In order todo so, we asked our participants to describe, in writing, a low point in theirlives. We expect that the narratives of all participants can be divided intotwo major categories: avoidant and engaged. Engagement and avoidance will bemeasured primarily through verbal immediacy – a classical measure of emotionalengagement that was first introduced by Wiener and Mehrabian in 1968 andfurther refined throughout the 20th century (Pennebaker & King,1999). Based on previously published data, we expect that avoidant narrativeswill be characterized by low verbal immediacy, whereas engaged narratives will beassociated with higher levels of verbal immediacy (Pennebaker & Lay, 2002;Cohn et al., 2004). In addition, we expect avoidant participants to scorehigher than emotionally engaged participants on self-reports of both experientialavoidance and anxiety (Hayes & Feldman, 2004). It is our belief that engaged narrativescan be further sub-divided into self-distanced and self-immersed categories. Self-distancingand self-immersion will be measured by the relative frequency of use of certainlinguistic markers, as well as self-reports of psychological distancing andimmersion, all of which were used in earlier studies of distancing (Kross , 2008; Kross et al.

, 2011; Park et al., 2016). In accordance with theevidence for emotion-regulatory effects of adopting a self-distancedperspective, as well as for similar affective outcomes of over-engagement andself-immersion, we expect self-distancing subjects to report lower levels ofsadness relative to those of self-immersing individuals (Kross & Ayduk,2008). Together, the three categories outlinedabove will represent experiential avoidance (low verbal immediacy, highanxiety, high self-reported avoidance); over-engagement (high verbal immediacy,high self-immersion, high sadness); and regulatory balance (high verbalimmediacy, high self-distancing, low sadness).The second goal of our study is to testthe idea that individual tendency to self-distance is an attribute ofmindfulness.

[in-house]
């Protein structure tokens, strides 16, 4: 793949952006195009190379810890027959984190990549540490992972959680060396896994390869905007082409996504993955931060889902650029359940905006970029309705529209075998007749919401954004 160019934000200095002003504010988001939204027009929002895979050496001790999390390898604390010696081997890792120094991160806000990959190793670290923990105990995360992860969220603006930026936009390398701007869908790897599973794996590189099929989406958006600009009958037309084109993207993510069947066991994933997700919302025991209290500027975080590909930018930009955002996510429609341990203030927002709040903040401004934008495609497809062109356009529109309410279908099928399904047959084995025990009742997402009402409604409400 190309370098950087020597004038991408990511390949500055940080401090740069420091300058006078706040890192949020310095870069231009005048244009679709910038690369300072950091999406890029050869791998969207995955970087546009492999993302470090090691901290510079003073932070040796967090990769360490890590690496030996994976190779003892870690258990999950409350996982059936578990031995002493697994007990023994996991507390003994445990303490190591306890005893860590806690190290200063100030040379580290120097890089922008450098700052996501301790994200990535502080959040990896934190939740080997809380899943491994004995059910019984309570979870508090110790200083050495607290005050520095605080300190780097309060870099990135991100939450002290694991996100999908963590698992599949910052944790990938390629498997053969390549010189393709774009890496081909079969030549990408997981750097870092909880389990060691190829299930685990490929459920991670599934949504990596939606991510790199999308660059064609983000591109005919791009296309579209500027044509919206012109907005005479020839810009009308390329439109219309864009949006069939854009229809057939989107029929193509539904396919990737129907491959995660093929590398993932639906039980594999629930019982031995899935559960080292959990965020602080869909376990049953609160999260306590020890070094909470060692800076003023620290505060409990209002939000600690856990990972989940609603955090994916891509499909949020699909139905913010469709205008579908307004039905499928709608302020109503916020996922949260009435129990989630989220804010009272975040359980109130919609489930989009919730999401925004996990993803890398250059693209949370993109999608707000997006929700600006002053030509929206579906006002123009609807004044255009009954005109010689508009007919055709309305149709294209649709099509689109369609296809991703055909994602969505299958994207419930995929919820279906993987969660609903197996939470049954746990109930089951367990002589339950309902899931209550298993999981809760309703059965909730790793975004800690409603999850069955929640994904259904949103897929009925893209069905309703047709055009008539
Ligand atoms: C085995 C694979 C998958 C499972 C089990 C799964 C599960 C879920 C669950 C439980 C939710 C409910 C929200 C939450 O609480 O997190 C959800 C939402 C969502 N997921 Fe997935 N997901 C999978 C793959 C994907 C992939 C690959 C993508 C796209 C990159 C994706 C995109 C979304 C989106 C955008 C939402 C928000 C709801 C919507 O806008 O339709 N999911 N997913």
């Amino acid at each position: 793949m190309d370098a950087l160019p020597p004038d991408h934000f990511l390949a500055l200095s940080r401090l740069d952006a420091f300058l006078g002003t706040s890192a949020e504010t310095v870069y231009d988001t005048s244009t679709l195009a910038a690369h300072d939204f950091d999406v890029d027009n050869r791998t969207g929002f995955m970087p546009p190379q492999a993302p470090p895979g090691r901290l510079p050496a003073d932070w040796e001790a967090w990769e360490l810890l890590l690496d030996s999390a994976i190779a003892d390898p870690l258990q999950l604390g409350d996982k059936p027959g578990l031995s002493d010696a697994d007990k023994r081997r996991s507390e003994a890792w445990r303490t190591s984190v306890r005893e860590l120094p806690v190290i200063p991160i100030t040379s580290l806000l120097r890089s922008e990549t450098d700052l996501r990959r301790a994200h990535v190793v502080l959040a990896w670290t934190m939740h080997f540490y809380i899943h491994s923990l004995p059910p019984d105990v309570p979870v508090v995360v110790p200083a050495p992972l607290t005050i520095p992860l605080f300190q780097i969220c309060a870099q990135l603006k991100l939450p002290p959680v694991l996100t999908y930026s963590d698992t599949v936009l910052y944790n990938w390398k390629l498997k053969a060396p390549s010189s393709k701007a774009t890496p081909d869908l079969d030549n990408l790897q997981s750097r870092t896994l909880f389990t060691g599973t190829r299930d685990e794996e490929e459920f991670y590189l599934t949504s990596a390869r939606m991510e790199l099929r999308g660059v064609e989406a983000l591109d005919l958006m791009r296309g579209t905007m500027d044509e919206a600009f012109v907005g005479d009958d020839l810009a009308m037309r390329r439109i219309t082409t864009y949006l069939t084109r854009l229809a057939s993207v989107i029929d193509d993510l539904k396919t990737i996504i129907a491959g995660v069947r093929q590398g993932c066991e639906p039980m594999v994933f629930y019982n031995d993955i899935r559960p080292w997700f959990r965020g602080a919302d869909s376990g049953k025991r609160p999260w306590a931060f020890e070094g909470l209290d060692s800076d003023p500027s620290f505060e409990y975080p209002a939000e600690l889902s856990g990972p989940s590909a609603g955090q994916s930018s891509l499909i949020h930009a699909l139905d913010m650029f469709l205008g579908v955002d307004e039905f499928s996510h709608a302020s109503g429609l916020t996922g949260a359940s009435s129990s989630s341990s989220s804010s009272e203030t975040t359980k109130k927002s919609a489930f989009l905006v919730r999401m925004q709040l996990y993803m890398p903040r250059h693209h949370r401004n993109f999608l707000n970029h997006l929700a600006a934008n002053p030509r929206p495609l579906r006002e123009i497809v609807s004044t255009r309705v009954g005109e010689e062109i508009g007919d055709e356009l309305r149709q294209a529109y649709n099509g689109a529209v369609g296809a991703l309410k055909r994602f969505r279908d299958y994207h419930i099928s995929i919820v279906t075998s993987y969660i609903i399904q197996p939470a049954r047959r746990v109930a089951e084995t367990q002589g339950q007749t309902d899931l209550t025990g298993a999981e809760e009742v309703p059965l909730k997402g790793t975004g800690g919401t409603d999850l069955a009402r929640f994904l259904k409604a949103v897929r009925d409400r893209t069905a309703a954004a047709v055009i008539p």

We hypothesize that higher trait-mindfulness predicts engagementwith, rather than avoidance of, emotionally arousing memories. It is likelythat such engagement is of highly self-distanced rather than self-immersednature. Thus, when writing about a low point in their lives, participantshigher in trait mindfulness would be more likely to adopt a self-distancedperspective on their memories. If confirmed, the hypothesis that highertrait-mindfulness promotes self-distanced engagement with emotionally-arousingmaterial would lend support to the model of mindfulness as a state of balancebetween experiential avoidance and emotional over-engagement.